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  • IPA(key): /ʃɹiːv/
  • (file)
  • Rhymes: -iːv

Etymology 1[edit]

See sheriff.


shrieve (plural shrieves)

  1. Obsolete form of sheriff.
    • 1591, unknown author, The Troublesome Reign of King John:
      Please it your Majesty, here is the shrieve of Northamptonshire, with certain persons that of late committed a riot, and have appealed to your Majesty beseeching your Highness for special cause to hear them.
    • c. 1604–1605 (date written), William Shakespeare, “All’s Well, that Ends Well”, in Mr. William Shakespeares Comedies, Histories, & Tragedies [] (First Folio), London: [] Isaac Iaggard, and Ed[ward] Blount, published 1623, →OCLC, (please specify the act number in uppercase Roman numerals, and the scene number in lowercase Roman numerals):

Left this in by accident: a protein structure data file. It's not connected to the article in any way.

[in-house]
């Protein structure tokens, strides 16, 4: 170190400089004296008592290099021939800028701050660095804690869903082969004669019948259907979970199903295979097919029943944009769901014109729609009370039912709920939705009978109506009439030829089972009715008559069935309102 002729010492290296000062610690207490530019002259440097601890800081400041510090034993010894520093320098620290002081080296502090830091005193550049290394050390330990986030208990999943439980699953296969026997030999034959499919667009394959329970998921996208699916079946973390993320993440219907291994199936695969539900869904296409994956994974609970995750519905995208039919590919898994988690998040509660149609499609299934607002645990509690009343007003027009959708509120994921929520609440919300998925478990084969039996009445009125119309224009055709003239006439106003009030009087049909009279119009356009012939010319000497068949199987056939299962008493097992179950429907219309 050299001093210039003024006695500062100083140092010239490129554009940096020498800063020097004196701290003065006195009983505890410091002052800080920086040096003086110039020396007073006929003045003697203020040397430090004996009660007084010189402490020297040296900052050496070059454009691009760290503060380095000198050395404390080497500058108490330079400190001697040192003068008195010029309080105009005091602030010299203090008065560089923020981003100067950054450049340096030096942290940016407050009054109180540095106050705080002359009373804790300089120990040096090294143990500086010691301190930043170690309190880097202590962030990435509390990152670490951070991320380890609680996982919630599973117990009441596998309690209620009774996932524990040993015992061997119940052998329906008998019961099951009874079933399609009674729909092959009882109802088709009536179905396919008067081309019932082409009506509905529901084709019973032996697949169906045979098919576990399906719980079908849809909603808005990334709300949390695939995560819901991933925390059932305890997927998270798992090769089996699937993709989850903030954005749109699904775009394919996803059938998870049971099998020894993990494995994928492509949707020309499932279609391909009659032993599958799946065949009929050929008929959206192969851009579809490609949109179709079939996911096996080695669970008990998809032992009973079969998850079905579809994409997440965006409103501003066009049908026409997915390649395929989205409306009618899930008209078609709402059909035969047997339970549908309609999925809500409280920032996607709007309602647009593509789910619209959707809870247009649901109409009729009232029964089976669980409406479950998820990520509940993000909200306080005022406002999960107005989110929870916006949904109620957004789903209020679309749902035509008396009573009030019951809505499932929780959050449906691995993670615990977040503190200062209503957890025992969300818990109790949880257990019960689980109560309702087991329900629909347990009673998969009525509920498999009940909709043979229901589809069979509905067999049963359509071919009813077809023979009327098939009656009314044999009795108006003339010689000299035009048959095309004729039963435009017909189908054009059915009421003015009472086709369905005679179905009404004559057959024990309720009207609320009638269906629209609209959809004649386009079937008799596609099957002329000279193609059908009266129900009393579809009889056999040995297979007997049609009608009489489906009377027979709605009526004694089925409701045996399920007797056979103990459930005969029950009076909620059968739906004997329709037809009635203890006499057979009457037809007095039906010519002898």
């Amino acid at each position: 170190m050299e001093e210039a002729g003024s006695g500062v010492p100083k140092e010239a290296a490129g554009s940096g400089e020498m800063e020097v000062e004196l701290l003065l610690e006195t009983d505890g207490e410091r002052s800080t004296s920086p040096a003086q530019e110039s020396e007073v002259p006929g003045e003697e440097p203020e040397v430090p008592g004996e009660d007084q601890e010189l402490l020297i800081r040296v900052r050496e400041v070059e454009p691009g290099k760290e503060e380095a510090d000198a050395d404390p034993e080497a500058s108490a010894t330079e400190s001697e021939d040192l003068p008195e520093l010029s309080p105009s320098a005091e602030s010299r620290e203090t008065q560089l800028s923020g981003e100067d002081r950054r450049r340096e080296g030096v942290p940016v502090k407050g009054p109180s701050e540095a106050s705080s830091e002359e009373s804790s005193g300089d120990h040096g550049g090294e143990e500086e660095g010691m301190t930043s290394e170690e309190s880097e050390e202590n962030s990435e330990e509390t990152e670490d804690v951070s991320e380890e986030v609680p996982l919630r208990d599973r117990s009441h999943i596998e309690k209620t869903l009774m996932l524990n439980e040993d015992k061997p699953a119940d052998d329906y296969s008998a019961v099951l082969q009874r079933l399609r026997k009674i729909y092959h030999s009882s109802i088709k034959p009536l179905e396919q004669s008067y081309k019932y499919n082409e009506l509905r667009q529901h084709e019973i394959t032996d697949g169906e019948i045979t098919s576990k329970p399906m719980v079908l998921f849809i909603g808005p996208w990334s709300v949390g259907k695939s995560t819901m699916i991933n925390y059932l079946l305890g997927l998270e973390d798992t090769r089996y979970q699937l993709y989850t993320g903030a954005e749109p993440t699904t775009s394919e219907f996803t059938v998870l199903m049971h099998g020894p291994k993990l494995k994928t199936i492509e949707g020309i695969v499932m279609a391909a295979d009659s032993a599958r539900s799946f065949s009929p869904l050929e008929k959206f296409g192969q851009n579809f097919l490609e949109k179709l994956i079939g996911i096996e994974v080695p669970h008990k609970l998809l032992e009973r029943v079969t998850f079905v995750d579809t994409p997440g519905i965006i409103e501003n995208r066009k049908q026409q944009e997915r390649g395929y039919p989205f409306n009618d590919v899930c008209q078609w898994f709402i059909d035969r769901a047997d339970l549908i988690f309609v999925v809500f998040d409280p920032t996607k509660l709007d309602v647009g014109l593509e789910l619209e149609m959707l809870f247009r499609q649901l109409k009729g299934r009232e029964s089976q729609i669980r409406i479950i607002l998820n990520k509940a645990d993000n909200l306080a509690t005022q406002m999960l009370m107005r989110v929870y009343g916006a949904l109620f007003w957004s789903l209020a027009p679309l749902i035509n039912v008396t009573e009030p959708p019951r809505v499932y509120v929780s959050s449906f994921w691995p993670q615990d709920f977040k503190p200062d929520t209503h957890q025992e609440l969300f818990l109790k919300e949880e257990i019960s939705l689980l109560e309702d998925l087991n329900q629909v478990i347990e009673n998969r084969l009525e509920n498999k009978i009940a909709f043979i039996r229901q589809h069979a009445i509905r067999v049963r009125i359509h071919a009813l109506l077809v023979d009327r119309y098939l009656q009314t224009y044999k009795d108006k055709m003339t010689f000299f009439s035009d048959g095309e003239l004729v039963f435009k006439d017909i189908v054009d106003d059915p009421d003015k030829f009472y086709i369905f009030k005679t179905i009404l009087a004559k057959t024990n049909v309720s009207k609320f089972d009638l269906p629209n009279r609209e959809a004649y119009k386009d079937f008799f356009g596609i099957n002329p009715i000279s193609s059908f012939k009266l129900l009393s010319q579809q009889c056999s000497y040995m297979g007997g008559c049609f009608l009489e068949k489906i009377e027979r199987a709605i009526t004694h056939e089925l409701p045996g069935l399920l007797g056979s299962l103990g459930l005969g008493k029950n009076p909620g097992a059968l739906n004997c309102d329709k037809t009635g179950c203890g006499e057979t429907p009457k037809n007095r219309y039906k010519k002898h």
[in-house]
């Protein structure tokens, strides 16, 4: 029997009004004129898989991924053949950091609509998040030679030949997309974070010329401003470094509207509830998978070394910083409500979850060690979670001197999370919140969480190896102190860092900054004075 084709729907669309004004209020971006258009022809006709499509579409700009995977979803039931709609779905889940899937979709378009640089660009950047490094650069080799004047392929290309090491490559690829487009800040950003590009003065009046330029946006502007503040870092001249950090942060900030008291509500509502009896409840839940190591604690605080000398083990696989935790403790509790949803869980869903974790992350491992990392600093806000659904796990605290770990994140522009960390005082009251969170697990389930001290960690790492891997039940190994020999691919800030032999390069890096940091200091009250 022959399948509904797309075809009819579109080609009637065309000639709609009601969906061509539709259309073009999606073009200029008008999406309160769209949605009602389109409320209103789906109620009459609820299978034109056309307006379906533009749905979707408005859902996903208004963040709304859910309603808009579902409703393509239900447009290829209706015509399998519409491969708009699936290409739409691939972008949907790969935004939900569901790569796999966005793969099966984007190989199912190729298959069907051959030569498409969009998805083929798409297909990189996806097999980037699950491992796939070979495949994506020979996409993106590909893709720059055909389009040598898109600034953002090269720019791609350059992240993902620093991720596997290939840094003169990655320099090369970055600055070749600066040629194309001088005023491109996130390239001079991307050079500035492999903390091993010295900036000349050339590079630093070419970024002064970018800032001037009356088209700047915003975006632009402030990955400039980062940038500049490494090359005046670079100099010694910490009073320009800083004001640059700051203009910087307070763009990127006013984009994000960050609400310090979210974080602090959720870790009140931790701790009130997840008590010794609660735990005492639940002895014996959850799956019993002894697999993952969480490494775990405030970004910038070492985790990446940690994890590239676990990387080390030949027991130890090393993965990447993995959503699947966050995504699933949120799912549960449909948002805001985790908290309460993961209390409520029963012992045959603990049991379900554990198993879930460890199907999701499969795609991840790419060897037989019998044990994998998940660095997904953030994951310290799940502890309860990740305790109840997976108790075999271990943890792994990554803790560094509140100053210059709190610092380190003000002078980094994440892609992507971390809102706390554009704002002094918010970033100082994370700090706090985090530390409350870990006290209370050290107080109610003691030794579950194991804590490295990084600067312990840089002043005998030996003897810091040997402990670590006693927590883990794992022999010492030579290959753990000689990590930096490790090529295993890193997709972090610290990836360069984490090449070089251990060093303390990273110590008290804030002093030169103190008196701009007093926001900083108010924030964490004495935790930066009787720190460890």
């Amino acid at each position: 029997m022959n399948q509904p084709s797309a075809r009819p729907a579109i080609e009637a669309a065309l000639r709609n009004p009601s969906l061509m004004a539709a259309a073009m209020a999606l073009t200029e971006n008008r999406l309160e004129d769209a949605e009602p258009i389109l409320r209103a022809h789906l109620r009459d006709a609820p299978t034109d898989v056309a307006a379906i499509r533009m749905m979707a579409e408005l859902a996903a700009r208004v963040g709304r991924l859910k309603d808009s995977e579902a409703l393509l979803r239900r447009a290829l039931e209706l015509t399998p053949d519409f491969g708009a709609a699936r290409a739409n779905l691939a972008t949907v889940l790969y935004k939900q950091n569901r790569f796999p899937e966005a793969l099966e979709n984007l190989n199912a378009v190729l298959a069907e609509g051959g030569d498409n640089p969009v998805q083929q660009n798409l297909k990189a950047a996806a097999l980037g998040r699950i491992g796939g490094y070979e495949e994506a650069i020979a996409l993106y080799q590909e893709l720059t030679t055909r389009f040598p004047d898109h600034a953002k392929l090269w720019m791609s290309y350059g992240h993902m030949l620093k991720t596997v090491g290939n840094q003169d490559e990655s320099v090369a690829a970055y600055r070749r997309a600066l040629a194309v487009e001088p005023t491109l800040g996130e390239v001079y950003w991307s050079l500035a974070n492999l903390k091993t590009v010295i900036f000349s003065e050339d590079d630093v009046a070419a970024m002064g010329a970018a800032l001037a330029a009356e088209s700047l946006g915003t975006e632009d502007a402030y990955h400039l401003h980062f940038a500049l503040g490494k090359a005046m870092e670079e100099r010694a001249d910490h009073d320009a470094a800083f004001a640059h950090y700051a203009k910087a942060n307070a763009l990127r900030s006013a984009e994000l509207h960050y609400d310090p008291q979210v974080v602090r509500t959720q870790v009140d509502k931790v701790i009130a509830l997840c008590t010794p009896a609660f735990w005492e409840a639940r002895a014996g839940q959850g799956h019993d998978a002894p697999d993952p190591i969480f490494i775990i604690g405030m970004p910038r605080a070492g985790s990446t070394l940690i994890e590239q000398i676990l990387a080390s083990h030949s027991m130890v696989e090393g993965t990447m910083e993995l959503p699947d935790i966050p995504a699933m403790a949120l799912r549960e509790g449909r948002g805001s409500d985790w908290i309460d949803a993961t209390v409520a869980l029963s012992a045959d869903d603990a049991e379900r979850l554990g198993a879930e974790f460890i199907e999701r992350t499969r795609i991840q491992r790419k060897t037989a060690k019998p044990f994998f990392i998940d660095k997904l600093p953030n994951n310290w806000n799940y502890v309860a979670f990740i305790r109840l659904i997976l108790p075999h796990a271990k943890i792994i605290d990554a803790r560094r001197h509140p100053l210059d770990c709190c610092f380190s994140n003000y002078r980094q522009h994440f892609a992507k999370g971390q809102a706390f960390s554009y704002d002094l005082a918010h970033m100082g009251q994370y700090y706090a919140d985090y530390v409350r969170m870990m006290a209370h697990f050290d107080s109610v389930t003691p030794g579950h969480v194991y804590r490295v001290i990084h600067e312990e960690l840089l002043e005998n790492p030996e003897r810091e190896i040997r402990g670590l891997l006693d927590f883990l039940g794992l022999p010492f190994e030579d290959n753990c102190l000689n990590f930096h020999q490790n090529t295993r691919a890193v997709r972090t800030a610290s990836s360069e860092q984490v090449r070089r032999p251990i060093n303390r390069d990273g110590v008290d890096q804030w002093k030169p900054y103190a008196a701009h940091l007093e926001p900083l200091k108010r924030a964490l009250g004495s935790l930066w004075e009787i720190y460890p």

I know him: he was a botcher's 'prentice in Paris, from whence he was whipped for getting the shrieve's fool with child: a dumb innocent that could not say him nay.
Usage notes[edit]
  • Also appears capitalised, particularly when used as a title.
Related terms[edit]

Etymology 2[edit]

See shrive.


shrieve (third-person singular simple present shrieves, present participle shrieving, simple past shrieved, past participle shrieved or shriven)

  1. Obsolete form of shrive.
  2. (obsolete) To question.
    • 1596, Edmund Spenser, “The Faerie Queene”, in Henry John Todd, editor, The Works of Edmund Spenser, published 1869, page 243:
      But afterwards she gan him soft to shrieve,
      And wooe with fair intreatie, to disclose
      Which of the nymphes his heart so sore did mieve: